Palestinian Studies

2020 Workshop

Laurence Roudart

Professor of Agricultural Development, Faculty of Philosophy and Social Sciences, Université libre de Bruxelles

Evolving Regimes of Land Use and Ownership in the West Bank: Between Dispossession, Resistance to it, and Neoliberal Accumulation 

Co-author: Fadia Panosetti

This paper explores the contested and variable relationship between land use and land ownership in the on-going struggle for land in the West Bank. In settler colonial contexts, use of land is still a crucial determinant of property ownership and, as suggested by Bhandar (2018) and Weizman (2007), it becomes an arena for advancing land claims and shaping prevailing ownership relations. Drawing on an interdisciplinary approach that puts settler colonial studies (Svirsky 2017; Wolfe 2006) in dialogue with agrarian political economy (Levien 2017; Borras Jr and Franco 2012) and indigenous studies (Smith, Tuck, and Yang 2019; Coulthard 2014), this paper aims to unveil what forces, processes and power relations are embedded in land use practices and the kind of configurations of ownership they produce. As such, this paper relies on an extensive ethnographic fieldwork carried out between 2018 and 2019 in the rural villages of Al-Walaje and Wadi Fukin – both located along the Green Line: over sixty interviews with farmers, lawyers and civil society actors were conducted, archival materials were collected, field observations and geospatial analysis of land use changes were carried out in the above-mentioned villages. In these two villages, land use patterns emerge as the result of settler colonial dispossessory policies that have worked to render Palestinian ownership insecure through a recombinant use of different legal techniques of ownership as well as other economic and extra-economic means: all these means have transformed and limited indigenous uses of the land, paving the way for dispossession. Yet, land use patterns also emerge as the result of indigenous communities’ actions to resist, oppose or complicate processes of land dispossession. This paper analyses how the use of land remains at the heart of the Palestinian struggle for land. It focuses on how the villagers of Wadi Fukin and Al-Walaje have attempted, in a collective effort, to establish rights of ownership through cultivation and intensified agricultural land use in response to the State land doctrine implemented from the ‘80s onward. However, these efforts are entangled in changing political-economic conditions that have led, in recent years, to the emergence of new patterns of land use. From the adoption of market-dependent intensive farming techniques in Wadi Fukin to the construction of multi-floor buildings on agricultural lands in Al-Walaje, these changes in land use suggest that the struggles to resist settler colonial dispossession are increasingly inscribed into a wider Palestinian neoliberal project (Hanieh 2013), that is working to redefine the system of collective relationships and practices that arise from land use into a market-based relationship of the individual with its landed property. This paper argues that ownership of the land is not merely a legal claim in the face of the settler colonial state. Through this claim, it is the set of social relations, representations and practices related to land use, through which communities produce the conditions of their existence, that is defended. Thus, changing uses of the land reflect a wider social transformation rather than changing property ownership itself.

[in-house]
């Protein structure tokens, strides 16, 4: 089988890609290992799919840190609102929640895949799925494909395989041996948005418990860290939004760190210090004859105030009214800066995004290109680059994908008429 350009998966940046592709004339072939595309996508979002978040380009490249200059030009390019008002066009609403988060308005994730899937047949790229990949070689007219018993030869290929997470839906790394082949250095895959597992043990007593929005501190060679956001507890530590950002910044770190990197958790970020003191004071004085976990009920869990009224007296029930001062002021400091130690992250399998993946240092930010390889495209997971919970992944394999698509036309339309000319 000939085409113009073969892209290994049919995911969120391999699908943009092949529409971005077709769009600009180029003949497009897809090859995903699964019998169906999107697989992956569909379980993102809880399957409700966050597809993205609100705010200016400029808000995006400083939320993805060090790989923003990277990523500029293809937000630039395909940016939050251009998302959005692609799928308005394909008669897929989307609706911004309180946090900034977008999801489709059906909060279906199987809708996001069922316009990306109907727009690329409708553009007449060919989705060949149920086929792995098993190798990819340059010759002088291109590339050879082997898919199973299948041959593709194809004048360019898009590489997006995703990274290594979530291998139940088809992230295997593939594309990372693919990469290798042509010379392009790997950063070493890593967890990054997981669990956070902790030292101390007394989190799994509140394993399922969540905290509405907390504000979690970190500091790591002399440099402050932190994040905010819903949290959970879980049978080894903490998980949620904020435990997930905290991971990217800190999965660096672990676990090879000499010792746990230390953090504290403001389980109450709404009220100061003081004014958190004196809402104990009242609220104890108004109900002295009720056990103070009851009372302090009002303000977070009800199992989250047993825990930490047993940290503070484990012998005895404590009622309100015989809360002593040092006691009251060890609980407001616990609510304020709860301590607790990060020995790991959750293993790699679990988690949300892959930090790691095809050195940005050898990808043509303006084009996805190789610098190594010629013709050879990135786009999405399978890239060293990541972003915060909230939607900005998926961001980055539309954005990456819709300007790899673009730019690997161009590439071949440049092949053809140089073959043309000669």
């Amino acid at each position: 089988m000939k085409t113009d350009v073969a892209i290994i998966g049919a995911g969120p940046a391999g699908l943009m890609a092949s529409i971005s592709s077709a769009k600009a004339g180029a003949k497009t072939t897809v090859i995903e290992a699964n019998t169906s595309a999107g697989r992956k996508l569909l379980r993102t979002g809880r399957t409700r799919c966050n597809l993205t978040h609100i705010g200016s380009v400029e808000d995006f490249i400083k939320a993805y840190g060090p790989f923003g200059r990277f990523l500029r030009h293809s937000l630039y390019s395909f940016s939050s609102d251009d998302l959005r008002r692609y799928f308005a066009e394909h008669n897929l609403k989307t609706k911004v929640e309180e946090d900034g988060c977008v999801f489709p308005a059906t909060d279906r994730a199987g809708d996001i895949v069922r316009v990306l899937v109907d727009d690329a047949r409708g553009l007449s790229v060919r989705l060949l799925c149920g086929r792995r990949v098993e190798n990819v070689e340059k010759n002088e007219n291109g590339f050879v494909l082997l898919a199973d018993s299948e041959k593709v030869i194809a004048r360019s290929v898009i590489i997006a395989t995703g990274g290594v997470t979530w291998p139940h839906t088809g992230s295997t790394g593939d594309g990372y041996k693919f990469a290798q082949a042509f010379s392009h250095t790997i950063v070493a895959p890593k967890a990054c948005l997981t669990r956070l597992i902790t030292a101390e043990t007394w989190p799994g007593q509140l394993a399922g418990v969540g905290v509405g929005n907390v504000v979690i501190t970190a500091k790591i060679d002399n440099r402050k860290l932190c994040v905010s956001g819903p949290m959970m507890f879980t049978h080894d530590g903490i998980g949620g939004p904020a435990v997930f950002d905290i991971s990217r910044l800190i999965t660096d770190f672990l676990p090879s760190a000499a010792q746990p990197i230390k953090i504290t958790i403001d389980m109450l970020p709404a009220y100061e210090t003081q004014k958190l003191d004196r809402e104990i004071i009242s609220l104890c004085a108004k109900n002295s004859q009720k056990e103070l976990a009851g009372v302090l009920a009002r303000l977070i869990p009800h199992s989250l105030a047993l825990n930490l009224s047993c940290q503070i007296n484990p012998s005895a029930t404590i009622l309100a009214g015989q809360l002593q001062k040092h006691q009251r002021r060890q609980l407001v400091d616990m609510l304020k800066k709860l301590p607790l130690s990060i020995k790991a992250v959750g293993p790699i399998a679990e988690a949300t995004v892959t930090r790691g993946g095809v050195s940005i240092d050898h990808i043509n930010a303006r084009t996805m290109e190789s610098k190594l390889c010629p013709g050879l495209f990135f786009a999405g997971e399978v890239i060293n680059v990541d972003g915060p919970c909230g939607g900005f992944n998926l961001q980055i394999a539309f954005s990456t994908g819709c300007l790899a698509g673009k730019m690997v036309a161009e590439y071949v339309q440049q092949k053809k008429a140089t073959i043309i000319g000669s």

Laurence Roudart is professor of Agricultural Development in the Faculty of Philosophy and Social Sciences at the Université libre de Bruxelles. She heads the Master in Development Studies and is deputy president of the Department of Social Sciences and Labour Sciences at this University. Her research and teaching focus on matters relating to agricultural policies including land policies, food security policies, food sovereignty, agricultural systems and development. She has carried out fieldwork in Indonesia, Egypt, Senegal, Mali, Burundi and Haiti. She authored, with Marcel Mazoyer, A History of World Agriculture, From the Neolithic Age to the Current Crisis. She is a member of the international advisory board of the Journal of Peasant Studies, and of the steering committee of the journal Mondes en développement. She belongs to the managing commission of the UNESCO chair Shared Challenges of Development: Knowing, Understanding, Acting. She is a member of the advisory committee of Tchak! La revue paysanne et citoyenne qui tranche (Tchak! The peasant and citizen magazine that breaks away).